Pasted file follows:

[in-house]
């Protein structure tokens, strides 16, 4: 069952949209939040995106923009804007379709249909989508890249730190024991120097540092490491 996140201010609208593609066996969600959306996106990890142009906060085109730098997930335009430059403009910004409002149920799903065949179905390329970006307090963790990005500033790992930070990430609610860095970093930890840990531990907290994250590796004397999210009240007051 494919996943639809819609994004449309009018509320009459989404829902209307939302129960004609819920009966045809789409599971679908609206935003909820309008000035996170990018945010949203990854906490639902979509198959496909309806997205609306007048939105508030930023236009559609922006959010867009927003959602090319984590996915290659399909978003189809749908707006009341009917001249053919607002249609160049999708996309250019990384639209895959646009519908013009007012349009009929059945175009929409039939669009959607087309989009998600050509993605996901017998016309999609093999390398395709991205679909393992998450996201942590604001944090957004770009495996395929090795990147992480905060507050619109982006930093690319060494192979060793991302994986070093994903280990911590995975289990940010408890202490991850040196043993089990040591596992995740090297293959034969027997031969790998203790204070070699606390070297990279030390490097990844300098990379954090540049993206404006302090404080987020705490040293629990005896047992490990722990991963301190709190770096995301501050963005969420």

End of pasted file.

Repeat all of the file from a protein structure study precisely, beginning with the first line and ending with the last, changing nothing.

[in-house]
């Protein structure tokens, strides 16, 4: 069952949209939040995106923009804007379709249909989508890249730190024991120097540092490491 996140201010609208593609066996969600959306996106990890142009906060085109730098997930335009430059403009910004409002149920799903065949179905390329970006307090963790990005500033790992930070990430609610860095970093930890840990531990907290994250590796004397999210009240007051 494919996943639809819609994004449309009018509320009459989404829902209307939302129960004609819920009966045809789409599971679908609206935003909820309008000035996170990018945010949203990854906490639902979509198959496909309806997205609306007048939105508030930023236009559609922006959010867009927003959602090319984590996915290659399909978003189809749908707006009341009917001249053919607002249609160049999708996309250019990384639209895959646009519908013009007012349009009929059945175009929409039939669009959607087309989009998600050509993605996901017998016309999609093999390398395709991205679909393992998450996201942590604001944090957004770009495996395929090795990147992480905060507050619109982006930093690319060494192979060793991302994986070093994903280990911590995975289990940010408890202490991850040196043993089990040591596992995740090297293959034969027997031969790998203790204070070699606390070297990279030390490097990844300098990379954090540049993206404006302090404080987020705490040293629990005896047992490990722990991963301190709190770096995301501050963005969420």